The Amazing X-Men just wrapped up their first major story arc with issue #6, featuring the resurrection of Nightcrawler, and the team-up of his parents Azazel and Mystique. This book has REALLY shown some great strength between its characters and plot. I personally have followed it quite religiously from day one. I felt this book could potentially replace Wolverine and the X-Men, as my primary X-Men book.
This week’s issue however…proves I may have been wrong…very wrong…Today we are looking at Amazing X-Men #7!
Unlike the previous issues which seemed to follow a coherent plot, as even issue 6 (technically an epilogue) still connected to the other books, issue 7 completely changes the setting and tone of this book. Immediately looking at this cover, the reader gets an idea for what kind of story we’ll be getting: a reunion, or in the comic’s case UNION of Spider-Man and his AMAZING FRIENDS. If you don’t know what that is, I pity you.
Spider-Man and his Amazing Friends was a cartoon series from the early 1980’s that heavily featured Spider-Man, Iceman, and the new super-heroine, Firestar. It ran alongside the 1980’s Spider-man TV show that spawned all of those ridiculous Spider-Man memes.
Needless to say, the show was ridiculous, and nonsensical. And if you’re looking for a story from a poorly made 1980’s cartoon, then you may be entertained by this book; otherwise, this book makes little if ANY sense.
The basic plot is that Firestar and Iceman are off on a shopping trip to grab food for THE BIG GAME, and amongst their shopping cart they find something they don’t remember buying…a BABY. But not just ANY baby, an ALIEN baby. And not just ANY alien baby, the first-born son to an alien royal family!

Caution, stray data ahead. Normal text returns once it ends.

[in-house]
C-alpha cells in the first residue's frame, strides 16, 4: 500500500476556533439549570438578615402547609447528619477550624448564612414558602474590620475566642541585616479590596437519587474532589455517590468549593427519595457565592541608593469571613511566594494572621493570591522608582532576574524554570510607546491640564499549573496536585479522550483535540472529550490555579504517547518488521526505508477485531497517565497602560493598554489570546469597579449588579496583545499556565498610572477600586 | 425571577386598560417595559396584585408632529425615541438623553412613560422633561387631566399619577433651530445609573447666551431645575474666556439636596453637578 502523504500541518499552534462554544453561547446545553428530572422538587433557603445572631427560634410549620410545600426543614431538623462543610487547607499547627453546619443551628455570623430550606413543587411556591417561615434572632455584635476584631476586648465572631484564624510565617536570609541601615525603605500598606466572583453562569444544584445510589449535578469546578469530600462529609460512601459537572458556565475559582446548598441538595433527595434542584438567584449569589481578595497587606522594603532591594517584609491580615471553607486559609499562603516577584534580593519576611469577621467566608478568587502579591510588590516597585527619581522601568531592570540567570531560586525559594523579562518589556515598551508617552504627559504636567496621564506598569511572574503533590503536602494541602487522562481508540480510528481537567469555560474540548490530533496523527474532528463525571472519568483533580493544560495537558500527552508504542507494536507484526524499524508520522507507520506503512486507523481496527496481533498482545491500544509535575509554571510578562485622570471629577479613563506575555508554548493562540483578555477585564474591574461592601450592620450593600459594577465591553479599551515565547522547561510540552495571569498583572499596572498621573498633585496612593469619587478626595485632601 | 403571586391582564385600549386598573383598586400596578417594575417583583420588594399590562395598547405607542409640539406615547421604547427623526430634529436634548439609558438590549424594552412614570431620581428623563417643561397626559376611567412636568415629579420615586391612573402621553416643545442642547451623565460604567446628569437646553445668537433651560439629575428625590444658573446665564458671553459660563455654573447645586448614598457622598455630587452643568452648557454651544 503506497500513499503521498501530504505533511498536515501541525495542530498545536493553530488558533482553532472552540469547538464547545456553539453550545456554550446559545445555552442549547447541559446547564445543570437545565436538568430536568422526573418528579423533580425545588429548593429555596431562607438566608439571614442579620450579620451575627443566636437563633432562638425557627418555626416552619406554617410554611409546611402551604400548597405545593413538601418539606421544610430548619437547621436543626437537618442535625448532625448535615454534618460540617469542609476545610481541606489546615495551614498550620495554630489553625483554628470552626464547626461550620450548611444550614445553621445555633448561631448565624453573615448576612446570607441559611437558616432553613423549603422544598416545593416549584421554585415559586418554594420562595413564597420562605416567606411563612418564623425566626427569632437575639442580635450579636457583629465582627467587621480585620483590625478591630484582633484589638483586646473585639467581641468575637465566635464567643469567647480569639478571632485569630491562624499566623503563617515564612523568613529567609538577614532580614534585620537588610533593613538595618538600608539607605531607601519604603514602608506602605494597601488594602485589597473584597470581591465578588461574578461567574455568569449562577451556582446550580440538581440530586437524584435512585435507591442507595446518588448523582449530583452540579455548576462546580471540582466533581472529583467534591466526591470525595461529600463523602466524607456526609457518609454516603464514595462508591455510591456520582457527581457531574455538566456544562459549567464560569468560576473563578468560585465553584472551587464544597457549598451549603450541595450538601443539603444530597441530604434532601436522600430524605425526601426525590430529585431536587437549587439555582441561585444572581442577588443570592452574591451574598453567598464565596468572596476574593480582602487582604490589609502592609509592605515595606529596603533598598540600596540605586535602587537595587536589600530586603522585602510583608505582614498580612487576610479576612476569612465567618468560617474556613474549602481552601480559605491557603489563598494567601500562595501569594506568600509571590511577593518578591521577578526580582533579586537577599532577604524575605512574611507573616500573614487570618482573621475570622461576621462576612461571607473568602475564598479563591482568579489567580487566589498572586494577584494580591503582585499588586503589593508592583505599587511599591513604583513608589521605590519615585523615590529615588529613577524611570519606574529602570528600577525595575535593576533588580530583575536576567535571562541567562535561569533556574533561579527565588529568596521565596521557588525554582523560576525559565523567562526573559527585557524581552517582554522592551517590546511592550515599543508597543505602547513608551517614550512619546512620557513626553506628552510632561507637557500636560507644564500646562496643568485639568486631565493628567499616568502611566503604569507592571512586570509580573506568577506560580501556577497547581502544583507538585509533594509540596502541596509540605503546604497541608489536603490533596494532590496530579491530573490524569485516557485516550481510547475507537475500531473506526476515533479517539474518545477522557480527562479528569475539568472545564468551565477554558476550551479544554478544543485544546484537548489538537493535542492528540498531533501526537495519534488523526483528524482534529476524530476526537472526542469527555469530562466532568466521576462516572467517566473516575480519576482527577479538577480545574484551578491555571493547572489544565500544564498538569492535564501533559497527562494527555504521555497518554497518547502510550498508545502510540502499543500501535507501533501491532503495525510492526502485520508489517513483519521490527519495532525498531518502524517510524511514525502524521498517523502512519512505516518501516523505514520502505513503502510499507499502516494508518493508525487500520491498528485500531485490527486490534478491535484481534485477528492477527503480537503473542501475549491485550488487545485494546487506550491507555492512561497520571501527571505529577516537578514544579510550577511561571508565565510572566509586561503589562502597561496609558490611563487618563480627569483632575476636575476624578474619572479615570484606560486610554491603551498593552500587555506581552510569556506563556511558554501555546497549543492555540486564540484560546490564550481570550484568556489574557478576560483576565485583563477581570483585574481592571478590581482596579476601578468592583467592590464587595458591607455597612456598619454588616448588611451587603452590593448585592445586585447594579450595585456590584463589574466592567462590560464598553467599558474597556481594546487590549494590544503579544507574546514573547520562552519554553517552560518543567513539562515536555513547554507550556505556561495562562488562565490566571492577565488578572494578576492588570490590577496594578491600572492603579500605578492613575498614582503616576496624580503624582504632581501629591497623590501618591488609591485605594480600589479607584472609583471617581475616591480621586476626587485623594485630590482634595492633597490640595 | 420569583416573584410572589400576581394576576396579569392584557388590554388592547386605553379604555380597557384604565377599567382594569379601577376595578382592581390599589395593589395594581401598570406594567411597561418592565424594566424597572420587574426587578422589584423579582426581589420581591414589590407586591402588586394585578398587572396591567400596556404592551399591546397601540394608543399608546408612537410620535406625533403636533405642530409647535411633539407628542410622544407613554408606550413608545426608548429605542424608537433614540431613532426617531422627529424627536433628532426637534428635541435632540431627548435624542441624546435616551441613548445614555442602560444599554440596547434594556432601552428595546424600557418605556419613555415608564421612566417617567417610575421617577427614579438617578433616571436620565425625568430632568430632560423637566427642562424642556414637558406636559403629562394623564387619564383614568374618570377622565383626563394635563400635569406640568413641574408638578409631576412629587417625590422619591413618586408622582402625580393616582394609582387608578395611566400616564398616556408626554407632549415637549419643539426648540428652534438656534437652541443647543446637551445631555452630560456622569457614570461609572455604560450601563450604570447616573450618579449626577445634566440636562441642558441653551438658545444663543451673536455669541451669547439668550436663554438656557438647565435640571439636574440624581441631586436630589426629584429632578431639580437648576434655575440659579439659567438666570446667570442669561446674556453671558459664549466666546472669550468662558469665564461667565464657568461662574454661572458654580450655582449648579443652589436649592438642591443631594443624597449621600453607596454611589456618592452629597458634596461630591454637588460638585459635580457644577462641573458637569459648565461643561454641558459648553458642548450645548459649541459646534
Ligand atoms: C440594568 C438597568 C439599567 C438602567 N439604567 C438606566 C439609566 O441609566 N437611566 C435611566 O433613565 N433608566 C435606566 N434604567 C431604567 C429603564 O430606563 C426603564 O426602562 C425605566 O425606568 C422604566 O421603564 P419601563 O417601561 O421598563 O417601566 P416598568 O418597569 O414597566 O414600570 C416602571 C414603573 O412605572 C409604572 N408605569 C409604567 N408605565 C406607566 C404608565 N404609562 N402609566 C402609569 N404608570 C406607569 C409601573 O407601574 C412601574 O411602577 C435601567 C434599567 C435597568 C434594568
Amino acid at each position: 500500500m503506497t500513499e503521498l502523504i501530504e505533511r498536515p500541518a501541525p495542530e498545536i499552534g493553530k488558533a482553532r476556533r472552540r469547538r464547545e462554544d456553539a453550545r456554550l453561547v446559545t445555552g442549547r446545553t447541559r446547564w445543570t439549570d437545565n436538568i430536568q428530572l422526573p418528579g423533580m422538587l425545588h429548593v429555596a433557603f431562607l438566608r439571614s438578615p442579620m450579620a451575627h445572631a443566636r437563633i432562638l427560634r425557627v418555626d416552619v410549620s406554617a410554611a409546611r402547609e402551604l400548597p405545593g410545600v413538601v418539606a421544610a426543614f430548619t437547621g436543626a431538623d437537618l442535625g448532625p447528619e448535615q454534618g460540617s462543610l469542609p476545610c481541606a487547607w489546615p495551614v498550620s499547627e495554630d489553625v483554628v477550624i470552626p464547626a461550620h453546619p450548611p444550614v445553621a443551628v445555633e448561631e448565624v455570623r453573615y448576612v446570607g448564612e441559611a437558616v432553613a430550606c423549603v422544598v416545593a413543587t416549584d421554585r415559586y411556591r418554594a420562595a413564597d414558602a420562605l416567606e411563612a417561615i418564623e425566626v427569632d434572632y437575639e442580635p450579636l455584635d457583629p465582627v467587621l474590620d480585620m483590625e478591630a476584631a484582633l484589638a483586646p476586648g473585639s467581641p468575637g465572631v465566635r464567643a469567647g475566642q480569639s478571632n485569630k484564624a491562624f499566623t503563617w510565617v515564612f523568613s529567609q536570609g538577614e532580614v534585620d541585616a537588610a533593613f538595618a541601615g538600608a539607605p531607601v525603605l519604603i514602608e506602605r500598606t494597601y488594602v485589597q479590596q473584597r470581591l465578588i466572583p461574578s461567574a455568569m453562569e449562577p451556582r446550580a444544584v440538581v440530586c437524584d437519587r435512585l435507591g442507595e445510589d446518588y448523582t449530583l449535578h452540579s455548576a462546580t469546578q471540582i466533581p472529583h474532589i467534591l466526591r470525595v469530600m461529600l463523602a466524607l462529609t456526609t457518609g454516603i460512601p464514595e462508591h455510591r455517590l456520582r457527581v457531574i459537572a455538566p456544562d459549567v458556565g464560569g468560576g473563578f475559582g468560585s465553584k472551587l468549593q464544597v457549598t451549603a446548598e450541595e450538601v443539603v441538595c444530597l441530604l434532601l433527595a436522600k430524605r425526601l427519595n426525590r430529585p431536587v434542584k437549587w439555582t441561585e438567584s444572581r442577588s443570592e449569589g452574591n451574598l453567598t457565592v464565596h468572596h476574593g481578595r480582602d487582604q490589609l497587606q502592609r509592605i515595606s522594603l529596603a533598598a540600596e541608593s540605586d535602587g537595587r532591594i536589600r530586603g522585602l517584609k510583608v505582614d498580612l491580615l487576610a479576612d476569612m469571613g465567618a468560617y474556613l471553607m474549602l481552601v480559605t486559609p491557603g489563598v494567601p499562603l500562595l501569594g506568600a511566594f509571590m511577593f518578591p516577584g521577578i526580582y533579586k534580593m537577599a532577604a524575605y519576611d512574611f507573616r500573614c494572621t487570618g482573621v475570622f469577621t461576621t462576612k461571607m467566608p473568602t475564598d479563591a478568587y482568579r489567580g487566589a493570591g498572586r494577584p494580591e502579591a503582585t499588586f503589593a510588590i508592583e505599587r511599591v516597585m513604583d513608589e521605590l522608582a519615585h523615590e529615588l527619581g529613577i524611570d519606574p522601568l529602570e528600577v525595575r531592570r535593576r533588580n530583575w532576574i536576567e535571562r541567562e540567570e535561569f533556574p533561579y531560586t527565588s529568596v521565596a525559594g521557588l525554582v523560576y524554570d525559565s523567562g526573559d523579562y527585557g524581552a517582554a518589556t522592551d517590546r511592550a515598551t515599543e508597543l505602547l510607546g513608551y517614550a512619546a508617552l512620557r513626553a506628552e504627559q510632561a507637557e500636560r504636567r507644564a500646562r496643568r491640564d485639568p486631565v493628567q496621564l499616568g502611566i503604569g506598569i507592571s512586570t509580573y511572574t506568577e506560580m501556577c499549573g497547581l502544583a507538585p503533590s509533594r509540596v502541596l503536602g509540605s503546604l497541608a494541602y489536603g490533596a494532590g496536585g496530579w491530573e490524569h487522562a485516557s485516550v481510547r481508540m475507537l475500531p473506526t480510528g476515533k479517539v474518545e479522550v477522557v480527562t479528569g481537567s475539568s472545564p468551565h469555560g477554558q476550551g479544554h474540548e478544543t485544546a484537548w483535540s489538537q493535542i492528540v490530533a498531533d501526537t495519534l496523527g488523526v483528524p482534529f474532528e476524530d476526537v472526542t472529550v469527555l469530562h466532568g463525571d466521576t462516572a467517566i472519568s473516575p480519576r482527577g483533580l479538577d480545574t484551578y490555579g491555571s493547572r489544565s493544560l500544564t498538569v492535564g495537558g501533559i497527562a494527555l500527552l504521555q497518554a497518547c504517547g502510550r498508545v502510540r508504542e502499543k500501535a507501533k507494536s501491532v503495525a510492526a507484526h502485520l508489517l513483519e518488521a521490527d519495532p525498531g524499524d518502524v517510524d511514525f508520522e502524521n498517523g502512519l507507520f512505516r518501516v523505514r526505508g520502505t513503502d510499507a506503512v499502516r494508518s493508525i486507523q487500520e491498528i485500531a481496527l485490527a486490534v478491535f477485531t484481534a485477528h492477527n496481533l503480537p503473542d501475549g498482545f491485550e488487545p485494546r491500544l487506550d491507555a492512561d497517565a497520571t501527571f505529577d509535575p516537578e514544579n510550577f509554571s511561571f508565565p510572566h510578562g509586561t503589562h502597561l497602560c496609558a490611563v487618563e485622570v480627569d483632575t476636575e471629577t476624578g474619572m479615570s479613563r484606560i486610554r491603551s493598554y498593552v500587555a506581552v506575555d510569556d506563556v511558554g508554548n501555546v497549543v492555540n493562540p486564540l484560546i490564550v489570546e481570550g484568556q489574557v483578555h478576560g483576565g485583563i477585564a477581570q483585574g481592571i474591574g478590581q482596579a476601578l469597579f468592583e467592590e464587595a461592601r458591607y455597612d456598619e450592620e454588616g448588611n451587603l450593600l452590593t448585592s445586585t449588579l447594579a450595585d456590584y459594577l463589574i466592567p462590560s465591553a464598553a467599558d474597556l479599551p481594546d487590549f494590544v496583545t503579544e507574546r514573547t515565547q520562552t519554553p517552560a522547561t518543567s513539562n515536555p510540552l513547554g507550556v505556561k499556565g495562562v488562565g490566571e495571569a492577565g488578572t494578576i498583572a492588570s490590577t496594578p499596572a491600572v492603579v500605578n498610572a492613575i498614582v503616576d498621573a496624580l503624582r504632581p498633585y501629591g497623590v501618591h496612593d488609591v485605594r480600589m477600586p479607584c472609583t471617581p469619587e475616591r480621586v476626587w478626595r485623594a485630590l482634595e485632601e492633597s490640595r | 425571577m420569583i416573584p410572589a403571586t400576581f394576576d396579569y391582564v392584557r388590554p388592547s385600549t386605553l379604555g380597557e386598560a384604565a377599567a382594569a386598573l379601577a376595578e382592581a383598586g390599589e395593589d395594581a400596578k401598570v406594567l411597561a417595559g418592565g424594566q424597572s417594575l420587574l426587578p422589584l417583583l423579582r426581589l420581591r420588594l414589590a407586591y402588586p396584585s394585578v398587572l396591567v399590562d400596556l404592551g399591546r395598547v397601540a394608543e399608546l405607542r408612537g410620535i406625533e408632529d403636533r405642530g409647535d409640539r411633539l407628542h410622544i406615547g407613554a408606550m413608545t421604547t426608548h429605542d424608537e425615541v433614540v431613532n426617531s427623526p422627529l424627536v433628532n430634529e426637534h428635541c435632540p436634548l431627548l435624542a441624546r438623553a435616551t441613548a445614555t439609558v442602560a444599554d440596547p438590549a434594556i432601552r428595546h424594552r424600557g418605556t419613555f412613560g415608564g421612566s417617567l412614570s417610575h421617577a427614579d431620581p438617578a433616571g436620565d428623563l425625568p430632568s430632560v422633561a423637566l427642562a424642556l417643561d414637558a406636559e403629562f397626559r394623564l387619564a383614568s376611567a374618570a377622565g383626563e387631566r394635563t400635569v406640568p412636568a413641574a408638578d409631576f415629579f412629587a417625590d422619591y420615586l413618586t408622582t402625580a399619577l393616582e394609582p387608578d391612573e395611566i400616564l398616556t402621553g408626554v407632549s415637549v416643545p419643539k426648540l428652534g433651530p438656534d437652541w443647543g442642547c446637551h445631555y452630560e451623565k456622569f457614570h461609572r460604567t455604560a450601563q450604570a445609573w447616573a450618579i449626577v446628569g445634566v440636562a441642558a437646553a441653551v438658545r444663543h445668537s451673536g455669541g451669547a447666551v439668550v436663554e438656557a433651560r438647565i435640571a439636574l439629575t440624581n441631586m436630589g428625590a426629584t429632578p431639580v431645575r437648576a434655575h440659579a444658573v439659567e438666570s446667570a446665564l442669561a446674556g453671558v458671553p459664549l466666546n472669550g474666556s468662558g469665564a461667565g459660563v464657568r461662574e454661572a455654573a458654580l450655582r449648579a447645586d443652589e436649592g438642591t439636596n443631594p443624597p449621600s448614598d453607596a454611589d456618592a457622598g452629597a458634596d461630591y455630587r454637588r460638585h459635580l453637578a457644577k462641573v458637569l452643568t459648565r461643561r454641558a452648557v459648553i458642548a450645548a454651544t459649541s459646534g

Why is this alien baby here? Never explained. Why did it suddenly appear in Firestar’s cart? Barely explained as teleportation. How does the baby teleport? If it can teleport, why doesn’t it teleport home?
The plot holes in this story are bigger than the plot holes from The Dark Knight Rises, and that’s some pretty big shoes to fill!
When they find the baby, they are met by Spider-Man who says he needs to take the baby where it belongs. Both X-Men do not trust Spidey, but are barely willing to listen to him. Spidey eventually explains that the baby has to be exchanged with the parents for a goat that the aliens had kidnapped.
Why does Spider-Man care about a goat? Because he was asked to take care of it. And why you may ask was SPIDER-MAN asked to take care of a goat? Because it is the mascot of one of the teams playing in the BIG GAME.
Clearly this issue was written during the Super Bowl craze of last year after the writer watched one too many episodes of Spider-Man and his Amazing Friends. This issue makes such little sense, it’s actually insulting. Comic book plots have began to take themselves very seriously over the years, and when something THIS stupid comes along, its honestly really disappointing. For all the insane plots that I praise from books like Deadpool, or Samurai Jack, at least they made sense in the context of their own book. This book had a serious plot and a good team of X-Men, and the writer decided to toss them out because they wanted to write a comic story from the 1980’s.
-The artwork is decent
-the plot completely derails from the previous story arc
-A poorly done “done in one” issue
-Spider-man is treated like a fool (utterly wasted)
-ALIENS (for no reason)
-They never actually tell you whether it’s the Super Bowl or the World Series, and there are mixed signals which make it difficult to say